“I am very influenced by places – by the atmosphere of a room … I just knew from the very moment that I came here that I would be able to work here.” – Francis Bacon
On the 108th anniversary of his birth, English Heritage have honoured Francis Bacon with a blue plaque at his chaotic London studio-home 7 Reece Mews, South Kensington.
Bacon moved to 7 Reece Mews, a converted Victorian coach house, in 1961. The tiny studio on the first floor was to become the most important room in the artist’s life and his main home and studio until his death in 1992. Soon after moving into Reece Mews, Bacon completed his first large-scale triptych, Three Studies for a Crucifixion, 1962. Over the next three decades he created many of his most significant works there, including portraits and self-portraits, among them Portrait of George Dyer Talking, 1966.
“I work much better in chaos. I couldn’t work if it was a beautifully tidy studio, it would be absolutely impossible for me…Chaos for me breeds images.” – Francis Bacon
The chaotic nature of Bacon’s studio in 7 Reece Mews has become legendary. He used the walls to mix and test paints and he littered the studio with used paint tubes, jars of loose pigment, paintbrushes, utensils, tin cans, sticks of pastel, pieces of fabric, empty bottles of turpentine, cans of spray paint and of fixative, tins of household paint and countless roller sponges. Paint brushes, cut off ends of thick corduroy trousers, cashmere sweaters, ribbed socks and cotton flannels all featured among the tools of Bacon’s trade, which attests to the sheer range of his painting techniques.
In 1998, six years after Bacon’s death, the studio and its entire contents including the walls, doors, floor and ceiling were removed and painstakingly recreated in The Hugh Lane Gallery in Dublin, the city in which Bacon was born on 28 October 1909. Today, 7 Reece Mews is in the care of The Estate of Francis Bacon.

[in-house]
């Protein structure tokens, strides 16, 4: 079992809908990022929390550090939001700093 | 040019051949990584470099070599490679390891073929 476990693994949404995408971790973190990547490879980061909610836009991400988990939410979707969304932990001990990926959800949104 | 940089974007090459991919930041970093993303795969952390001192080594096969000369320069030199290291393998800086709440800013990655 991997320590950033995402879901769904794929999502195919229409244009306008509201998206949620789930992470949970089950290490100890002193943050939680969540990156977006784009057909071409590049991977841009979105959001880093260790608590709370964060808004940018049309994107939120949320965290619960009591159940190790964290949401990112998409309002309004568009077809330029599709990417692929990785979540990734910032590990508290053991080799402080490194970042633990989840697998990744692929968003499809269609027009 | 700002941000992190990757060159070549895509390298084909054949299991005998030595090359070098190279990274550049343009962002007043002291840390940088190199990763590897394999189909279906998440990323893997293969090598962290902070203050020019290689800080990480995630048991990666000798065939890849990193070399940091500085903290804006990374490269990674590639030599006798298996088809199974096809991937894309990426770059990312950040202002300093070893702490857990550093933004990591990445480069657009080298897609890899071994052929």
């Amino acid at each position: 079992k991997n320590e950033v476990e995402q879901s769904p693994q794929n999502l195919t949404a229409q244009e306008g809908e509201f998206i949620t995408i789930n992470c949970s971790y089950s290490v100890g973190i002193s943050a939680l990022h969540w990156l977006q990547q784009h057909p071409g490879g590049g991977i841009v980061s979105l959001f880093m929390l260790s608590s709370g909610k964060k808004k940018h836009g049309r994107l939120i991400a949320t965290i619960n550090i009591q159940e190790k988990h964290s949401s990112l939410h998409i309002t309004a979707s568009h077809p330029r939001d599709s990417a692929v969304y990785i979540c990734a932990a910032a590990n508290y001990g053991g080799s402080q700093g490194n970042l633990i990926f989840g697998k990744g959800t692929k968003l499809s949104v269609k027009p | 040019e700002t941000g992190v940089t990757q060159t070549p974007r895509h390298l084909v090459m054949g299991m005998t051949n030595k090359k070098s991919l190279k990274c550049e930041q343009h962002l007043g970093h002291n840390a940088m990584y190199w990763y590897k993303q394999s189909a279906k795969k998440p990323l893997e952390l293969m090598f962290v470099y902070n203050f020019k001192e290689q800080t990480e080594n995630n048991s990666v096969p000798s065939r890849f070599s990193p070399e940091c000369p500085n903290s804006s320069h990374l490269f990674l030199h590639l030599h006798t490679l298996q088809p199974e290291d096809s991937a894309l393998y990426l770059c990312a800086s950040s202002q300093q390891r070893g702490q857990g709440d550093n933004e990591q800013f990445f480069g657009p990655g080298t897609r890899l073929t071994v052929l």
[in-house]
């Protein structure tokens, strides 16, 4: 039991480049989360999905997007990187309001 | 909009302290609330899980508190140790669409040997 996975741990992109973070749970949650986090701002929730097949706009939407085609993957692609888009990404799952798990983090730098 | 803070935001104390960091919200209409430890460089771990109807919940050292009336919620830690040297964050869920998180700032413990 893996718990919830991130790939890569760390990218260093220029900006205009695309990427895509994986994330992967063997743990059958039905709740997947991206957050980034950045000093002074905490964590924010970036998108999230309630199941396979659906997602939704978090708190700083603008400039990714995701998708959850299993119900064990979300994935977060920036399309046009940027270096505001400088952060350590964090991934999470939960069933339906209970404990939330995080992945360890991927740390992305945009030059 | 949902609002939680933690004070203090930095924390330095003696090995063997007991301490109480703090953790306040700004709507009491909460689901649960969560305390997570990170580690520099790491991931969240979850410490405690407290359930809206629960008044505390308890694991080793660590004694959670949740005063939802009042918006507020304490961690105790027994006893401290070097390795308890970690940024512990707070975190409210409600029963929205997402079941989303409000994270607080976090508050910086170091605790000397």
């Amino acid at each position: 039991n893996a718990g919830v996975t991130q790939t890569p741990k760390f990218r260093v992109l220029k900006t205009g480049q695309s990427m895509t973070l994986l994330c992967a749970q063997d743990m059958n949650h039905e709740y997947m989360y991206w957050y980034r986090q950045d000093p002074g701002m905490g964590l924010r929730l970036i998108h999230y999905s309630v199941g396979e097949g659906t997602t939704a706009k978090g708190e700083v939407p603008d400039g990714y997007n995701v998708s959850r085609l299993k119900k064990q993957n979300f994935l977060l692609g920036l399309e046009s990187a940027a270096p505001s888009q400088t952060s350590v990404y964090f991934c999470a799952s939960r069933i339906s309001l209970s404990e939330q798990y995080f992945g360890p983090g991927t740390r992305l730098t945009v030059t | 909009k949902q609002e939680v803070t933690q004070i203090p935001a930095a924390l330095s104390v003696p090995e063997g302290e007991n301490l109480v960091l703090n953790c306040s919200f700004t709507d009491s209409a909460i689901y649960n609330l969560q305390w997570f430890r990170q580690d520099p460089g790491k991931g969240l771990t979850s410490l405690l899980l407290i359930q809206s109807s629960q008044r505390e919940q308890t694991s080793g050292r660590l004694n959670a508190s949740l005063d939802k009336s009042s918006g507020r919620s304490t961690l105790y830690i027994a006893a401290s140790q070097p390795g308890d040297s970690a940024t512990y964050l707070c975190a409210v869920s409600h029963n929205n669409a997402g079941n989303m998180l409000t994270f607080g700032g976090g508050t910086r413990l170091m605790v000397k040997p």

The English Heritage London blue plaques scheme, which has been running for 150 years, links significant figures of the past to the buildings in which they lived and worked.
“It’s a great idea to put up a blue plaque for Francis Bacon at the idiosyncratic, almost insanely eccentric, tiny upstairs flatlet in which he did some of his finest work. I’m sure he would have loved it.” – Author and broadcaster, Melvyn Bragg
Bacon is also presently recognised by two other plaques. A National Art Collections Fund plaque marks where the artist and other notable residents lived at 7 Cromwell Place, London. A Dublin Tourism plaque marks 63 Lower Baggot Street, Dublin, where the artist was born on this day in 1909.
If you’re interested in more information on Francis Bacon’s Studio, essays and photographs are available on our website. We also recommend the photography publication ‘7 Reece Mews: Francis Bacon’s Studio’.
Word reference: English Heritage press release and the writings of John Edwards in the publication ‘7 Reece Mews: Francis Bacon’s Studio’ © The Estate of Francis Bacon.